She is recognizable through the details – the blue skirts, the insatiable curiosity, the endless questions. She doesn’t even need a second name. ‘Alice’ is enough. She can be found wandering around Wonderland, checking how porous mirrors are or finding that it was all a dream.
Lewis Carroll’s Alice’s Adventures in Wonderland is a richly symbolic and complex book. It’s also a deliriously lovely children’s tale. Part of its strength lies in its multiple layers. On one level it can be read for pure enjoyment; for tales of the mock turtle; the cries of “Off with her head!”; the constant shape-shifting from tiny to tall and back again. But if one wishes to dip beneath the surface then there are plenty of linguistic games, joyous explorations of words and ideas, a fair few puns and a whole lot of intriguing nonsense to unpick and analyse. Many children’s books work like this (authors such as Maurice Sendak, Joan Aiken and Margaret Mahy come to mind) – a revisiting in adolescence or beyond revealing an entirely different perspective, or at least more to think about.
But unfortunately, at times it’s easy to think that Alice has been reduced down to an icon who, like Audrey Hepburn, has been a little bleached by overexposure. The powder blue dress, the starchy white apron and yellow block of bouncing hair. It’s a bit 2D. But this is just the Disney incarnation of Alice, all primary colours and animated sunshine. It’s a version that may be charming, but her legacy is a commercial one – filtering all the way down to the supermarket own brand, highly flammable children’s fancy dress costume. Imagination is subsumed by the desire to make money out of a culturally significant creation.
Luckily this isn’t the only reflection of Alice. Others include John Tenniel’s black and white illustrations that accompanied the original 1865 edition, the psychedelic adaptation directed by Tim Burton, the numerous actresses who have embodied Alice in various film, television and theatre productions. But it is not just the main character - so many of the images and objects featured in the book link themselves back to Wonderland quicker than you can say “curiouser and curiouser”: dainty tea cups, pink flamingoes, croquet hoops and hedgehogs, top hats, mad tea parties, Cheshire Cat grins, decks of playing cards, ‘eat me’ cakes and ‘drink me’ bottles, rabbit holes, pocket watches, caterpillars, hookahs and jam tarts. And that’s before we meet the mirrors, chess pieces and white queens that lie beyond the looking glass. There is a resonance in many of the characters and items featured in Lewis Carroll’s two books.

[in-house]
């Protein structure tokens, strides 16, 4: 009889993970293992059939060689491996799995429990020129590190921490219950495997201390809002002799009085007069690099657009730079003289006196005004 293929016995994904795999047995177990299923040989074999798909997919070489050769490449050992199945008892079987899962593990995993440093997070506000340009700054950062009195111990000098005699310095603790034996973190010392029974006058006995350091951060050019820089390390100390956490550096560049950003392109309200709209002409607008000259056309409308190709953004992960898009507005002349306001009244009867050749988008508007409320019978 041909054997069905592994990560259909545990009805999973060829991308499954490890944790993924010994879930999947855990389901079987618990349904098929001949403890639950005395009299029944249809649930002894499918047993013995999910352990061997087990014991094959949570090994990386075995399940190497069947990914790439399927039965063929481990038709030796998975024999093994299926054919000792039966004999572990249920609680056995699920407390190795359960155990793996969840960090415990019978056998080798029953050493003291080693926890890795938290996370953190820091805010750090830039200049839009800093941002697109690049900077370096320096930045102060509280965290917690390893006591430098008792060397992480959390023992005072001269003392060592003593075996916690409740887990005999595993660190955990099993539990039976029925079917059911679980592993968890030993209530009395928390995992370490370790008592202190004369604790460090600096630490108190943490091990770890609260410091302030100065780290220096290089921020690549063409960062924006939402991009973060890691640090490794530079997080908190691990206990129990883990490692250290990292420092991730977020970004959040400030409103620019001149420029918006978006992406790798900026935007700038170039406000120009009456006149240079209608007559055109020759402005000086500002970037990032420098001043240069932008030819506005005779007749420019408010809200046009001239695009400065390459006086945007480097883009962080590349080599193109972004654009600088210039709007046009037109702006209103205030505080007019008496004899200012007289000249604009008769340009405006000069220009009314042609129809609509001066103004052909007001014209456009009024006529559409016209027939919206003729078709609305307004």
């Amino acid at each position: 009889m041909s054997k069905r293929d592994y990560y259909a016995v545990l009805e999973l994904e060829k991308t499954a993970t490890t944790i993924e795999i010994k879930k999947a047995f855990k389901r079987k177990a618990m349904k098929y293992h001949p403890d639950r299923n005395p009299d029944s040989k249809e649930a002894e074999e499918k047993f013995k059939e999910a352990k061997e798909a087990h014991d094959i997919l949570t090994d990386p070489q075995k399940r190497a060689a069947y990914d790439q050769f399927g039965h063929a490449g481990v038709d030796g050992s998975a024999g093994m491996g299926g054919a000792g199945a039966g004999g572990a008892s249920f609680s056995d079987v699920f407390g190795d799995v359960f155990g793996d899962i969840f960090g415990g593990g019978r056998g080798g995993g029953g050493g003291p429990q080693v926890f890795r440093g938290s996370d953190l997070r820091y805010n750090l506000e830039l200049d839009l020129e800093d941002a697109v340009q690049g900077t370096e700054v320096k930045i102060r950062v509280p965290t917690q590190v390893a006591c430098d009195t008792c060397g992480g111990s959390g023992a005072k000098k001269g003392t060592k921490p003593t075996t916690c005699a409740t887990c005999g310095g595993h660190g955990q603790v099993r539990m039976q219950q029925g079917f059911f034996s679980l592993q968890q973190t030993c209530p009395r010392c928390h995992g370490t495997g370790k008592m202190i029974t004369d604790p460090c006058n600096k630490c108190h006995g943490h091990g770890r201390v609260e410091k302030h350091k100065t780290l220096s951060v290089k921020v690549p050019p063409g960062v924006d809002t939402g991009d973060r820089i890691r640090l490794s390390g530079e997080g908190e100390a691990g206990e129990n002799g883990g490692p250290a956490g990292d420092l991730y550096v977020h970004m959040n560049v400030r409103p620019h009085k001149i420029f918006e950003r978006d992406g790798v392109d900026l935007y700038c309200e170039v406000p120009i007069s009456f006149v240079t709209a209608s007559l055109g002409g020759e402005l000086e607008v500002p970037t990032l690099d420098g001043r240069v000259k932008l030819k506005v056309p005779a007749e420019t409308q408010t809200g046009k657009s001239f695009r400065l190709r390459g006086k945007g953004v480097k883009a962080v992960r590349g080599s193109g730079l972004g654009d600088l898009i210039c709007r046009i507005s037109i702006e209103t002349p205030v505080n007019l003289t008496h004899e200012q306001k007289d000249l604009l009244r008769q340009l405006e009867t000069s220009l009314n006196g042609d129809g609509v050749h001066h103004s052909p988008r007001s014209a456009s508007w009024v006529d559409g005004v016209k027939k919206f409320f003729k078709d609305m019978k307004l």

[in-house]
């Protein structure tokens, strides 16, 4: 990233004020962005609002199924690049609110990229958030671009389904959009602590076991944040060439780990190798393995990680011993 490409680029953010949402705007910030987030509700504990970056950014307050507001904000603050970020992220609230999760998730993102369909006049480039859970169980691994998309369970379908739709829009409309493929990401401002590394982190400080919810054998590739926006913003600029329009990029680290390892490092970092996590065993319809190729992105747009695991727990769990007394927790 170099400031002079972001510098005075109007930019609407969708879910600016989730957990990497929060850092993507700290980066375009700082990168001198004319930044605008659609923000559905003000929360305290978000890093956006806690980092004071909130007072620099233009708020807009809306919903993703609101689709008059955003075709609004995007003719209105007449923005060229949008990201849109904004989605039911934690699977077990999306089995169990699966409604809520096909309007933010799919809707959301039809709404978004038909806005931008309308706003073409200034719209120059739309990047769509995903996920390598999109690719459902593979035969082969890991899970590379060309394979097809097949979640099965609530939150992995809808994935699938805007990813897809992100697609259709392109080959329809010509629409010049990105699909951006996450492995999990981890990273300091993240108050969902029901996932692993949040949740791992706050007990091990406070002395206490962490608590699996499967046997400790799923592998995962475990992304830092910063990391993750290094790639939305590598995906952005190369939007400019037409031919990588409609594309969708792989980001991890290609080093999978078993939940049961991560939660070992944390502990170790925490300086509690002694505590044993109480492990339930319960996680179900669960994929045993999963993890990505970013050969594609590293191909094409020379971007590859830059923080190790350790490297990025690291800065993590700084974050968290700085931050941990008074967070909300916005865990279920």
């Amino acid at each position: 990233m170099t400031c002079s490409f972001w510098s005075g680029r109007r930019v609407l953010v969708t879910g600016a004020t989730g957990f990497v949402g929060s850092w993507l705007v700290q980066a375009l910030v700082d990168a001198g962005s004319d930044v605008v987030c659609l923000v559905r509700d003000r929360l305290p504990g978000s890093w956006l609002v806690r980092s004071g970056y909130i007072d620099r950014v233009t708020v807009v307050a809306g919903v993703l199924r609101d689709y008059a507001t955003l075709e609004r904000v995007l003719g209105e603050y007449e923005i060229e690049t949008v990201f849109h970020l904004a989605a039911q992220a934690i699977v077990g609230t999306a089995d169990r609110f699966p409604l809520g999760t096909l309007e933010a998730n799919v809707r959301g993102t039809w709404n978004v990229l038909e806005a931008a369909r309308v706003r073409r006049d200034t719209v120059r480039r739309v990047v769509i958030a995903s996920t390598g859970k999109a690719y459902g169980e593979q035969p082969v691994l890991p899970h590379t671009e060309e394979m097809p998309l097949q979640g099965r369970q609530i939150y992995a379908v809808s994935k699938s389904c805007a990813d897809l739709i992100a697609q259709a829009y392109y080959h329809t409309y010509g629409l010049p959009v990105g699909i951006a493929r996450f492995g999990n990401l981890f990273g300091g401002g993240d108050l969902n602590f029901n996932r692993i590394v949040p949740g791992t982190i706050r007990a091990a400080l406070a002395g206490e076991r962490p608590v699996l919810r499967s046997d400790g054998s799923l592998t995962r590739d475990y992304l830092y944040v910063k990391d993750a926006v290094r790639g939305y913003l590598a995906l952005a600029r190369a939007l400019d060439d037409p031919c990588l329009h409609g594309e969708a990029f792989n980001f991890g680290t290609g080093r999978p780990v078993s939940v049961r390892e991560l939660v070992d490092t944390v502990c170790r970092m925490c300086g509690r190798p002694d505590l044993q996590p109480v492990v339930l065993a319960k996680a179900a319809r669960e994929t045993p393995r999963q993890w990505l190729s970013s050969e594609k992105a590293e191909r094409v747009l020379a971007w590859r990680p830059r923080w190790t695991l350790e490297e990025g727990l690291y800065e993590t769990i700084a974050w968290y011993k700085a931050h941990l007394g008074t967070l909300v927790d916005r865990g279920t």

There's also a visual richness. Perhaps one of the reasons for this story (and its sequel’s) endurance is the enormous scope for continual reinterpretation. From illustration to photography to cinematography, the concepts and characters formed by Carroll lend themselves well to imagery.
It also provides the inspiration behind the rather magnificent Richmond Tea Rooms - a miniature Wonderland in the midst of Manchester. The décor of this café-cum-cocktail-bar captures the sense of whimsy present in Carroll’s tales, with mirrors, velvet, teacups and bird-cages a plenty. The fabulous Florence Fox and I arrived at 7.30am in order to spend two hours modeling and snapping among the tables and chairs before it opened for business. The theme was a riff on ‘Alice meets Absolutely Fabulous’ by way of blue satin, glittering heels and plenty of floral dresses. The aim was a collaborative set of images for our photography blog ‘Renard et Rose’. In fact, these images are only a sneak preview – the full set can be found spread across three posts here, here and here. You can read a detailed description of the process on the blog.
I have now seen Richmond Tea Rooms from two angles – firstly from that of a customer enjoying the magical, early evening atmosphere; and secondly from an insider witnessing the space when empty in the early morning. But although these visits may have been on different sides of the mirror, both had something in common. Each allowed me (and Flo) to become Alice for an hour or two, quietly treading through a strange and wonderful world.
We mainly styled ourselves in an assortment of vintage garments sourced from the depths of my wardrobe, with a few additions from Flo's. However, the dresses worn by me in the two top shots are from a brand that Flo has been working with recently called So in Fashion. The blue and white fifties floral dress pictured on Flo below was on loan from Bertie's Vintage. Thanks to all who lent clothes, to Richmond Tea Rooms for letting us dash around their rooms like two white rabbits with a limited amount of time, and to Florence for being a brilliant friend, photographer and model.